It sucks how the insurance companies put so many barriers to treatment. The Obesity Action Coalition is currently starting the process of taking the insurance companies to court in NY State over the requirement of 6 months of supervised weight loss before surgery. That's just one example of an arbitrary barrier.
     
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    DianaCox

    DianaCox Bad Cop

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    “I understand the 50BMI cutoff is arbitrary and that some may not agree with it.. but if that's what her insurance company is saying, if they don't cover it, they don't cover it. There is no appealing. And many insurance policies do not cover the DS. period.”

    Actually, with all due respect, you're wrong. I’m an attorney and I’ve been helping people overcome these kinds of denials (starting with my own) for 15 years, pro bono. The ONLY reason I have any doubt about this particular case is because it’s TriCare and not a regular state or ERISA-regulated plan. I’m not sure we’ve ever gotten someone to appeal with TriCare, since for the most part, the person would have to travel anyway, so many opt for self-pay in Mexico. But appealing is a way to pressure even TriCare to change policies, and the surgeons at Madigan are actually pro-DS so I wouldn’t be surprised if they were willing to help.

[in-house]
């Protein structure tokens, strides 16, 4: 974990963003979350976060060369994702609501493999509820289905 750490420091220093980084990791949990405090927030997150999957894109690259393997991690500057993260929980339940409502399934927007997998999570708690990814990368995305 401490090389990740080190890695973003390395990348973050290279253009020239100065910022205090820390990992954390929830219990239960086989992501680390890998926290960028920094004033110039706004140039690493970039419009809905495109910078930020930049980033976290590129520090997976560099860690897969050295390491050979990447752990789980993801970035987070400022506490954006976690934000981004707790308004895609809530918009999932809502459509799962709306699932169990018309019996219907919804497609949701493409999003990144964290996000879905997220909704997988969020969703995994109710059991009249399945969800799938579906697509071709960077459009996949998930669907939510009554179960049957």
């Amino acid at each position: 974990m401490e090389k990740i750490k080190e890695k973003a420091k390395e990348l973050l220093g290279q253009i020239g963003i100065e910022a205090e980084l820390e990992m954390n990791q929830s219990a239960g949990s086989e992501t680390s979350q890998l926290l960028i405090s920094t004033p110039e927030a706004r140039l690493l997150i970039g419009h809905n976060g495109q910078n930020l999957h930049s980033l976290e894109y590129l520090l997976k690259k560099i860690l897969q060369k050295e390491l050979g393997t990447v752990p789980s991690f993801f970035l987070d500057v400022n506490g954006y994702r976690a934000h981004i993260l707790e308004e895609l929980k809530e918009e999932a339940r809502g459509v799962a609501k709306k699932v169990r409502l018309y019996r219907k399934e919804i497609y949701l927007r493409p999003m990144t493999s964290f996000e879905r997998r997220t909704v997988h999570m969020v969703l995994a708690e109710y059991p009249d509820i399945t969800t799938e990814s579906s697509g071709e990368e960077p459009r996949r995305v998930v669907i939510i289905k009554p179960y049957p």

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    mcnee

    mcnee Member

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    well that's great to hear Diana... but isn't there a difference between a policy not covering something and appealing a denial? Either way... glad to know some thing may be able to be done.

    There may be other changes in the wind as well. A surgeon I work with said something tonight that struck a chord... the original BMI guidelines were made years ago, when surgeries were done open. The BMI's were, in part, chosen to balance the benefits of surgery against the risks. Now that surgeries are much safer since being done laparoscopic, many feel it's time to revisit those guidelines. The ASMBS just release a position paper on the use of surgical intervention in BMIs as low as 30.... primarily in those with type-2 diabetes, but also as a general treatment for Class 1 Obesity.
     
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    DianaCox

    DianaCox Bad Cop

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    You can appeal an exclusion in several ways, especially if you have either a good state insurance commission or a decent employer in a self-funded plan. You can claim the surgery is treatment for something else; you can show the exclusion is wrong or out of date; etc.; or in the case of a self-funded plan, ask them to make an exception for you. Of course, ~60% of the time, they’ll uphold the exclusion-based denial, but if you don’t appeal it, that percentage is 100%. And if enough people appeal a shitty exclusion, they might change the rule. That’s paying it forward.
     
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    Spiky Bugger

    Spiky Bugger Well-Known Member

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    You "sound" very confident in your assertions. Too bad they are so wrong.

    I have no idea why you have decided to start sharing what you know about bariatric surgery (and insurance) (and marriage, for that matter), but I sure wish you'd master some facts first...because it would be good if you knew a lot more.